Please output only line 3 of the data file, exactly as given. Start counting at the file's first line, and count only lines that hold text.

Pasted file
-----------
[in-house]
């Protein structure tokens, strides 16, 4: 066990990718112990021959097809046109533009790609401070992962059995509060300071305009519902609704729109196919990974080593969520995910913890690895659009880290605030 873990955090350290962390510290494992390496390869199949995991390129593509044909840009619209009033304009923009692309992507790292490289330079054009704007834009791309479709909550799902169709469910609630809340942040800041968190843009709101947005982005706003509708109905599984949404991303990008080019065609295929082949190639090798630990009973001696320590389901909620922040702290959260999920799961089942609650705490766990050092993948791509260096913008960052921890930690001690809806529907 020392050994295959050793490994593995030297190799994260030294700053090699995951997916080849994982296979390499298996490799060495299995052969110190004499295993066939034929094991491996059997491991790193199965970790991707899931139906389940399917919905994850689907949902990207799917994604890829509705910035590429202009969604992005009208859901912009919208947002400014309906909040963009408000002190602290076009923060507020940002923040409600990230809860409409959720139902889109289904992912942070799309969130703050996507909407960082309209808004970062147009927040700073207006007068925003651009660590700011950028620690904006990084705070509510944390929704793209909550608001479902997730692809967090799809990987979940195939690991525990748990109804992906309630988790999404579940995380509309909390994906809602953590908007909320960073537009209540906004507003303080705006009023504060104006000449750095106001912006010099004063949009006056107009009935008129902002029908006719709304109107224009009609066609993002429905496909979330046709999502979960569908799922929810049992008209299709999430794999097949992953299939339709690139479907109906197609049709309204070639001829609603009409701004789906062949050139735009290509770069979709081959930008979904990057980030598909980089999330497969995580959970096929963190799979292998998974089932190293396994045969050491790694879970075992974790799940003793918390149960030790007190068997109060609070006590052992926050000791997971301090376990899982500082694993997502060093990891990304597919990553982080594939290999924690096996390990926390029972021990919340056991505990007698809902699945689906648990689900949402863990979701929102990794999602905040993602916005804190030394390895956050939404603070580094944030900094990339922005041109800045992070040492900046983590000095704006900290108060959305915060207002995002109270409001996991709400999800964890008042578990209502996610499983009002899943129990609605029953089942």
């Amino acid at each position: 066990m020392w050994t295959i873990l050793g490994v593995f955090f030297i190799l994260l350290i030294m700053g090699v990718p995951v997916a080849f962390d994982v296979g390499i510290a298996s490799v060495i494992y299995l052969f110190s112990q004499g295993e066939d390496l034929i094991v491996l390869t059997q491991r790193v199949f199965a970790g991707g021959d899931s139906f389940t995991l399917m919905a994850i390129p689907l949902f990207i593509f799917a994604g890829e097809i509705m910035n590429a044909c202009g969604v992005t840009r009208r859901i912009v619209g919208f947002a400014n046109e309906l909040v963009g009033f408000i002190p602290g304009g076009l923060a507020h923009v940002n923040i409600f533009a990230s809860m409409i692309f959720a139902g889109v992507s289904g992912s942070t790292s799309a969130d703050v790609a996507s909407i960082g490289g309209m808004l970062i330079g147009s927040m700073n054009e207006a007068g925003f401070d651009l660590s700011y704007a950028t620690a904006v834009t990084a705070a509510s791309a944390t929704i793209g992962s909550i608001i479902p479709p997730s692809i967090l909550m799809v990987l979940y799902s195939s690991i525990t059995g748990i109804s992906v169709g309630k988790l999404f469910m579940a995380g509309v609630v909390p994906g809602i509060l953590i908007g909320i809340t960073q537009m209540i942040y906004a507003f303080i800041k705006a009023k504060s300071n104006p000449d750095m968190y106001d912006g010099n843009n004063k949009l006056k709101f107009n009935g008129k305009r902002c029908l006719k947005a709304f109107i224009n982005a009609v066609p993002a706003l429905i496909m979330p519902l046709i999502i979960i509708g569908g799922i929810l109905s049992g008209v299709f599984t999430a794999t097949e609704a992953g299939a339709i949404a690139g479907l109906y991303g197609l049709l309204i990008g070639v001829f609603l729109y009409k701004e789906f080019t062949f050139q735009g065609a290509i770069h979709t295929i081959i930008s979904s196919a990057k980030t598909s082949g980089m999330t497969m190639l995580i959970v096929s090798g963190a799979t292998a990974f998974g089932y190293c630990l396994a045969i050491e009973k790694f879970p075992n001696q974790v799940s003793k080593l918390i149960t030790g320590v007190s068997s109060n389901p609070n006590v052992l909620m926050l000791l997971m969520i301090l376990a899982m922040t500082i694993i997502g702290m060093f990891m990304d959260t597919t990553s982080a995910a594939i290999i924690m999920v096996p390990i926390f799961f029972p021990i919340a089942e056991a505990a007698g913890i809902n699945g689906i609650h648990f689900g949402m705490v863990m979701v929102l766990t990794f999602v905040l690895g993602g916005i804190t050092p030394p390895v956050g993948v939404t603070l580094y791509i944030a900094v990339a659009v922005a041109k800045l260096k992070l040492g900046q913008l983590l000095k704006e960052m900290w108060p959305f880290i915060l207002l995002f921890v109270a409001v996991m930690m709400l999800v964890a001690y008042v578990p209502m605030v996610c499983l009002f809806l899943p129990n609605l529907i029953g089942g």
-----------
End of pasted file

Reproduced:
């Amino acid at each position: 066990m020392w050994t295959i873990l050793g490994v593995f955090f030297i190799l994260l350290i030294m700053g090699v990718p995951v997916a080849f962390d994982v296979g390499i510290a298996s490799v060495i494992y299995l052969f110190s112990q004499g295993e066939d390496l034929i094991v491996l390869t059997q491991r790193v199949f199965a970790g991707g021959d899931s139906f389940t995991l399917m919905a994850i390129p689907l949902f990207i593509f799917a994604g890829e097809i509705m910035n590429a044909c202009g969604v992005t840009r009208r859901i912009v619209g919208f947002a400014n046109e309906l909040v963009g009033f408000i002190p602290g304009g076009l923060a507020h923009v940002n923040i409600f533009a990230s809860m409409i692309f959720a139902g889109v992507s289904g992912s942070t790292s799309a969130d703050v790609a996507s909407i960082g490289g309209m808004l970062i330079g147009s927040m700073n054009e207006a007068g925003f401070d651009l660590s700011y704007a950028t620690a904006v834009t990084a705070a509510s791309a944390t929704i793209g992962s909550i608001i479902p479709p997730s692809i967090l909550m799809v990987l979940y799902s195939s690991i525990t059995g748990i109804s992906v169709g309630k988790l999404f469910m579940a995380g509309v609630v909390p994906g809602i509060l953590i908007g909320i809340t960073q537009m209540i942040y906004a507003f303080i800041k705006a009023k504060s300071n104006p000449d750095m968190y106001d912006g010099n843009n004063k949009l006056k709101f107009n009935g008129k305009r902002c029908l006719k947005a709304f109107i224009n982005a009609v066609p993002a706003l429905i496909m979330p519902l046709i999502i979960i509708g569908g799922i929810l109905s049992g008209v299709f599984t999430a794999t097949e609704a992953g299939a339709i949404a690139g479907l109906y991303g197609l049709l309204i990008g070639v001829f609603l729109y009409k701004e789906f080019t062949f050139q735009g065609a290509i770069h979709t295929i081959i930008s979904s196919a990057k980030t598909s082949g980089m999330t497969m190639l995580i959970v096929s090798g963190a799979t292998a990974f998974g089932y190293c630990l396994a045969i050491e009973k790694f879970p075992n001696q974790v799940s003793k080593l918390i149960t030790g320590v007190s068997s109060n389901p609070n006590v052992l909620m926050l000791l997971m969520i301090l376990a899982m922040t500082i694993i997502g702290m060093f990891m990304d959260t597919t990553s982080a995910a594939i290999i924690m999920v096996p390990i926390f799961f029972p021990i919340a089942e056991a505990a007698g913890i809902n699945g689906i609650h648990f689900g949402m705490v863990m979701v929102l766990t990794f999602v905040l690895g993602g916005i804190t050092p030394p390895v956050g993948v939404t603070l580094y791509i944030a900094v990339a659009v922005a041109k800045l260096k992070l040492g900046q913008l983590l000095k704006e960052m900290w108060p959305f880290i915060l207002l995002f921890v109270a409001v996991m930690m709400l999800v964890a001690y008042v578990p209502m605030v996610c499983l009002f809806l899943p129990n609605l529907i029953g089942g």